relations systems the process of adjustment is by collective bargaining, and most

industrial relations commentators and practitioners would accept that the scope

for adjustment is constrained by economic, social and political forces. However,

the practicalities and dynamics of this adjustment process are such that decisions

can only be in terms of what Williamson calls bounded rationality. This is a

situation where at the moment of decision, given the quantity and quality of

information that is held, that decision seems rational and acceptable. However,

innate imperfections in information and its flow eventually show the decision to

be something less than satisfactory. Further, many writers believe that collective

bargaining is characterized by management and labour having, at the very least,

potentially conflicting objectives so that for each bounded rationality is

different. The practical results are often some compromise or optimal

outcome that temporarily satisfies the welfare of the parties but can rarely

maximize it. However, we should note that while the parties may reach a jointly

satisfactory outcome, that outcome could be less than optimal for society as a

whole; an inflationary wage settlement is the most obvious example.


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Kevin Olson (2003) says the United States adopted a new welfare regime in

1996. The centerpiece of this legislation is a notion of personal responsibility

that redefines the relation between individuals and the state. This law was used

as a foil to outline a new paradigm of legal research. Welfare must be

understood, as part of a self-referential legal system. Law is legitimated by

particular kinds of fair, democratic political agreement. When material

inequalities undermine political participation, however, the law must insure the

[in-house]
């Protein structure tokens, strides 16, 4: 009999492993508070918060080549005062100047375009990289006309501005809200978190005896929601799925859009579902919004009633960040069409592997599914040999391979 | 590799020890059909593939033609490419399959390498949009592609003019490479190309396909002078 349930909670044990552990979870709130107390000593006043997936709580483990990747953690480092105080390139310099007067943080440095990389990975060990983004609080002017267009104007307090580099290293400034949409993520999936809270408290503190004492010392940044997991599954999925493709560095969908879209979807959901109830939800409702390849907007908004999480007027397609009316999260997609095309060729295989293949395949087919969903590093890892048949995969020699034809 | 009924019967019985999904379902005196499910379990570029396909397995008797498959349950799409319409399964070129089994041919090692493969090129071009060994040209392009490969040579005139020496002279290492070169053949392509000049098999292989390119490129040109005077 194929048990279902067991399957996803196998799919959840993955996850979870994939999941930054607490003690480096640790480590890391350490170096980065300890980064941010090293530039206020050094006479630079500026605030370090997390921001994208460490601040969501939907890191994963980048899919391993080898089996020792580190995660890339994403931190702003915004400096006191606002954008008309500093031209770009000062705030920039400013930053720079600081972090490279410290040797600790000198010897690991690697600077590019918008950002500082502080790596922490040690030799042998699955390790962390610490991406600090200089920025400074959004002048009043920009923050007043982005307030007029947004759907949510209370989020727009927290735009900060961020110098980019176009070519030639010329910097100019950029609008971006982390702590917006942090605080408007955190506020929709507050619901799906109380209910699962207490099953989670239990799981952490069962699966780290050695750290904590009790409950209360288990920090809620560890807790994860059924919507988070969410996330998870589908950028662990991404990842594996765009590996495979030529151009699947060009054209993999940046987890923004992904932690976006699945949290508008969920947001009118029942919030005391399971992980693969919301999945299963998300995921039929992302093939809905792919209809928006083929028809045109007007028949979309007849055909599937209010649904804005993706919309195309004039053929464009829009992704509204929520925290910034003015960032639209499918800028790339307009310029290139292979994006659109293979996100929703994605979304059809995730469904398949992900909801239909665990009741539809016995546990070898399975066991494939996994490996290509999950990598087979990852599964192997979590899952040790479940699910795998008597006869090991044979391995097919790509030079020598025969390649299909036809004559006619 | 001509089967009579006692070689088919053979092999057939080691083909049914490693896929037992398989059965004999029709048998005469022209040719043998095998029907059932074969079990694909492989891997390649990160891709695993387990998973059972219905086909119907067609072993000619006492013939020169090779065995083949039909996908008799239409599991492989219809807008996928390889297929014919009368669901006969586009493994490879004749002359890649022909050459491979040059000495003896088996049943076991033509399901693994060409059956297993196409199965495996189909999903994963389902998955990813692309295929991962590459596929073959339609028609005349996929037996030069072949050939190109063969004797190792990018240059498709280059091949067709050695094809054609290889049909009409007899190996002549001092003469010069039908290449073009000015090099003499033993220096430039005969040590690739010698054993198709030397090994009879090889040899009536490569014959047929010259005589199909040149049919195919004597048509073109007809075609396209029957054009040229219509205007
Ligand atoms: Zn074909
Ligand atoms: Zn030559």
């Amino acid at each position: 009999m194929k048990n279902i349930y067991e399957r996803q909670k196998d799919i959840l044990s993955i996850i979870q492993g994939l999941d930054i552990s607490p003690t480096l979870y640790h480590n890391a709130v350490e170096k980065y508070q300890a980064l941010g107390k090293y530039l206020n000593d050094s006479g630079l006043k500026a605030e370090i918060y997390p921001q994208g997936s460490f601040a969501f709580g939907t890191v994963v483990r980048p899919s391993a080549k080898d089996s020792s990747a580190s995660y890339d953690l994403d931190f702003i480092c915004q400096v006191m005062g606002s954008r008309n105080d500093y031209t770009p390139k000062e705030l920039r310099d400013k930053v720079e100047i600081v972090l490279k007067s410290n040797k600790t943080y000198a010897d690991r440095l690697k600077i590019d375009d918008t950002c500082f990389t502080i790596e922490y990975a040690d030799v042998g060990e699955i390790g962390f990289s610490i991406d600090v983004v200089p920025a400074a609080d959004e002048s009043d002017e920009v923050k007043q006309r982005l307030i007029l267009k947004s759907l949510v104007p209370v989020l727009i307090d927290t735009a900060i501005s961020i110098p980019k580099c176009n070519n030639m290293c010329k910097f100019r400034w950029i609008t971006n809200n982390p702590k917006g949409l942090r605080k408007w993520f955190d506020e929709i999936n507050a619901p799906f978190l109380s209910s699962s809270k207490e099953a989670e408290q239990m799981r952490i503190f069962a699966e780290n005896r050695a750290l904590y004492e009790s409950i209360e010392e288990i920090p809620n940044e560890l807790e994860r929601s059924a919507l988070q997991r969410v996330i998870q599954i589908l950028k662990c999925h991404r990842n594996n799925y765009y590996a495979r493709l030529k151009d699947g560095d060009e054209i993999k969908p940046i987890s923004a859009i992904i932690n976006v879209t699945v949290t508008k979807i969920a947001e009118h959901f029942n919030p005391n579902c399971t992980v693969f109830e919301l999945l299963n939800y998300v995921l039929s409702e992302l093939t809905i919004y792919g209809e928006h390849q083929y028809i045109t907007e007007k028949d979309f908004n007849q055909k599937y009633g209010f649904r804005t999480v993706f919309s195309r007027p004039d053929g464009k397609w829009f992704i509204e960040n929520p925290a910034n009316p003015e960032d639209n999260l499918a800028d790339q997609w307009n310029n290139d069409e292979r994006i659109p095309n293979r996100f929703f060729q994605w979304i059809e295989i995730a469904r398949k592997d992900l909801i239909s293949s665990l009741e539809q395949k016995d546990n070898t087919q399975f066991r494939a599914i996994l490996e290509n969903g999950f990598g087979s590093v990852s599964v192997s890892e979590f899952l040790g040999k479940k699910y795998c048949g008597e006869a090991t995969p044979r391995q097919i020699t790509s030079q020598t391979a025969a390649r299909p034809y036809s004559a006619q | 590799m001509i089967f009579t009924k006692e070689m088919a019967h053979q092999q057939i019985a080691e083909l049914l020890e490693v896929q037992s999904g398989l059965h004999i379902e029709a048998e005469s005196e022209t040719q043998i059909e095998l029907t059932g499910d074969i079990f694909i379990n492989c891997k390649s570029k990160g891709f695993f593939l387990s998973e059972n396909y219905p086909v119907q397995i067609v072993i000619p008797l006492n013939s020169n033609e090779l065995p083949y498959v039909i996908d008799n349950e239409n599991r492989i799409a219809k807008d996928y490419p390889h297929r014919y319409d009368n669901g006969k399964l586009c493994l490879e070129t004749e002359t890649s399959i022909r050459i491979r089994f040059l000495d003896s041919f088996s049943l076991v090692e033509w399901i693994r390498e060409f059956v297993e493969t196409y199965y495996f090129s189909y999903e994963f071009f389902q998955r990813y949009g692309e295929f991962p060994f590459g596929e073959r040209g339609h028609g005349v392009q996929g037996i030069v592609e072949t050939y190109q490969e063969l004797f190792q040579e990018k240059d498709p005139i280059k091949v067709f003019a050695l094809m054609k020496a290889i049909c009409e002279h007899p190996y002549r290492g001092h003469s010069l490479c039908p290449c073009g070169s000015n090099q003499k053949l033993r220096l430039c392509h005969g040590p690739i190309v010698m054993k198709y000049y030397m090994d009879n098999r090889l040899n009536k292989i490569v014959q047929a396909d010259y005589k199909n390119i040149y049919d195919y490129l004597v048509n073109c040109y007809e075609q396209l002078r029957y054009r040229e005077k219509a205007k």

bases of its own legitimacy through welfare. Welfare law is thus vital to a

nations legal system as a whole. Seen from this perspective, the current

American welfare system fails to fulfill the basic presuppositions of legal

legitimacy.

2.7 EMPIRICAL STUDIES ON ASSESSMENT OF EFFECTIVENESS OF

LABOUR WELFARE MEASURES

Assessment of effectiveness of welfare provisions can be measured by 1)

Trend analysis and 2) Opinion survey (Aswathappa, 2007). The former is

indirect method, which measures trends of efficiency, turnover and social evil

as an impact of welfare activities, observed at pre and post implementation of

welfare provisions. The later is most effective and real time method based

on measurement of employees satisfaction and perception relating to

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welfare provision. Hence, the second method is adopted for assessment of

implementation of welfare measures in the companies.

Labour welfare is an extension of the term Welfare and its application to labour.

During the industrialization process, the stress on labour productivity increased;

and brought about changes in the thinking on labour welfare. An early study

under the UN observed as follows in our opinion most underdeveloped

countries are in the situation that investment in people is likely to prove as

productive, in the purely material sense, as any investment in material resources